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- Wroot was part of the Epworth sub-district of the Thorne Registration District (which is mostly in Yorkshire).
- Check our Census Resource page for county-wide resources.
The Lincolnshire Family History Society has published surname indexes on fiche or in booklet form for each of these census years under the title "Gainsborough with Isle of Axholme". These are available by credit card from the Federation of Family History Societies Bookstore with worldwide shipping. Please note that these are SURNAME indexes only, and do not show first names, age or relationships.
||LDS Film/Fiche No.
||LFHS Surname Index
||H.O. 107 / 650
||H.O. 107 / 211x
||R.G. 9 / 3523
||R.G. 10 / 34xx
||R.G. 11 / 329x
||6098978, 2 fiche
||R.G. 12 / 3868
||Booklet or Fiche
- The Anglican parish church is dedicated to Saint Pancras.
- The church here has a long and interesting history. Tradition has it that the church was burned down along with the rest of the village during the Black Death plague circa 1348. The new village was built to the north, but the church was rebuilt in the same location as before.
- The church was rebuilt in 1794 and again in 1879.
- There is a photograph of the church at the Wendy PARKINSON Church Photographs web site.
- Richard CROFT has a photograph of St. Pancras Church on Geo-graph, taken in March, 2012.
- Here is a photo of St. Pancras Church, taken by Ron COLE (who retains the copyright):
- The Family History Library in Salt Lake City has the parish register on microfilm covering 1573 to 1968 and the Bishop's Transcript from 1599 to 1851 on another microfilm. The source is also available at the Lincolnshire Archives.
- Check the Isle of Axholme Deanery to see which LFHS marriage indexes exist.
- The village also boasted chapels for the Wesleyan and Primitive Methodists in the 1800s. For information and assistance in researching these chapels, see our non-conformist religions page. (JB)
- Michael PATTERSON has a photograph of the 1870 Wesleyan chapel on Geo-graph, taken in 2006.
- Wendy PARKINSON has a photograph of the 1870 John Wesley Memorial on Geo-graph, taken in 2007.
- Check our Church Records page for county-wide resources.
- The parish was in the Epworth sub-district of the Thorne Registration District (which is mostly in Yorkshire).
- Check our Civil Registration page for sources and background on Civil Registration which began in July, 1837.
Wroot is the western-most parish in Lincolnshire, about 5 miles west of Epworth and ten miles north-west of Gainsborough where the three ancient counties of York, Nottingham and Lincolnshire meet. The old bed of the River Torne formed part of the north and western parish boundary. Haxey parish lies to the south-east. The parish covers about 3,250 acres of flat moorland.
If you are planning a visit:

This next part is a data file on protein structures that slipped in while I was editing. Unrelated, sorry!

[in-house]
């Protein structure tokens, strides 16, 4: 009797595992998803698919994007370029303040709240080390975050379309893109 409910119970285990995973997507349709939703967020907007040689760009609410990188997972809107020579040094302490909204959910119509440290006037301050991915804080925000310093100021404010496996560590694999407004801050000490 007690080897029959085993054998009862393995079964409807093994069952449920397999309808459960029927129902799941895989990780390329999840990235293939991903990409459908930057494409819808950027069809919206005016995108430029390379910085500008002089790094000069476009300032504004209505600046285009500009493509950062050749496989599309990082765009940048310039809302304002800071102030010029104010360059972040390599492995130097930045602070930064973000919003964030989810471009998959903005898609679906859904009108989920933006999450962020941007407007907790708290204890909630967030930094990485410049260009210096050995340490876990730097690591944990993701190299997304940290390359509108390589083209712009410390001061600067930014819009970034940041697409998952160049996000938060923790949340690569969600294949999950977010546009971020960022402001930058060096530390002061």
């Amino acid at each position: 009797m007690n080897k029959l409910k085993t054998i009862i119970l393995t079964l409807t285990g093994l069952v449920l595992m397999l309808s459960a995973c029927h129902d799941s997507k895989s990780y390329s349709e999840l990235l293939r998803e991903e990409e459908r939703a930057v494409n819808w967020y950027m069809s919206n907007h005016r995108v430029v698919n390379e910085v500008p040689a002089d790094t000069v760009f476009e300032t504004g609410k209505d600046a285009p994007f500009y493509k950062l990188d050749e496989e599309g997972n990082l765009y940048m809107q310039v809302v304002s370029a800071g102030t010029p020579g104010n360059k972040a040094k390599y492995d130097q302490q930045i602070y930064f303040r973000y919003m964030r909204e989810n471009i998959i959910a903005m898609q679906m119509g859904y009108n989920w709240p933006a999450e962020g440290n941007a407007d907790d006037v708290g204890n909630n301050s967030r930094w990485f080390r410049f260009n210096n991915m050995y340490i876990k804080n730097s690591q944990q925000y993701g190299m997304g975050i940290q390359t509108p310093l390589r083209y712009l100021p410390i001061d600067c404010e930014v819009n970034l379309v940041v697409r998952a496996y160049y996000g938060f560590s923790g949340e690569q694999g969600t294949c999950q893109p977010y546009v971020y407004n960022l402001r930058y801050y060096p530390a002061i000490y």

- Watch for the SIGN! Trevor WILLIS has a photograph of the 1870 Village Sign on Geo-graph, taken in 2008.
- Near the heart of the village is the Village Hall. J. THOMAS has a photograph of the Village Hall on Geo-graph, taken in June, 2014. Stop in and ask for a schedule of forth-coming events.
- See our touring page for visitor services.
You can see pictures of Wroot which are provided by:
You can see the administrative areas
in which Wroot has been placed at times in the past.
Select one to see a link to a map of that particular area.
Ask for a calculation of the distance from Wroot to another place.
- Wroot is one of the eight original parishes in the Isle of Axholme in the far northwest corner of Lincolnshire.
- See the histories and descriptions of Wroot provided by the Isle of Axholme FHS.
- The national grid reference is SE 7103.
- You'll want an Ordnance Survey Explorer map, which has a scale of 2.5 inches to the mile.
- See our Maps page for additional resources.
You can see maps centred on OS grid reference SE714034 (Lat/Lon: 53.522418, -0.924503), Wroot which are provided by:
- The name Wroot is from the Old English Wrot, meaning "snout-like spur of land." It is first recorded in 1157 as Wroth.
[A. D. Mills, "A Dictionary of English Place-Names," Oxford University Press, 1991]
- The surname WROOT is considered "peculiar" to Lincolnshire, meaning that it is thought to have originated here.
- This place was an ancient parish in Lincolnshire and became a modern Civil Parish when those were established.
- The parish was in the ancient Manley Wapentake in the Gainsborough district (sometimes given as West Lindsey division) in the parts of Lindsey.
- In the 1972 redistricting, the parish became part of the Boothferry District, which is now in the County of Humberside (formerly Lindsey, Lincolnshire).
- District governance is currently provided by the North Lincolnshire Council.
- After the 1834 Poor Law Amendment Act, the parish became part of the Thorne Poor Law Union.
- Bastardy cases would be heard in the Epworth petty session hearings.
- Here is a Christmas event from the Lindsey Quarter Sessions:
BASTARDY RECOGNIZANCE dated 16 April 1806. Mother: Ann WILSON of Wroot. Putative father: Benjamin POGSON of Wroot Labourer. Female child born 25 Dec last at Wroot. [LQS A/1/337/24]
- A school was built here in 1836.
- For more on researching school records, see our Schools Research page.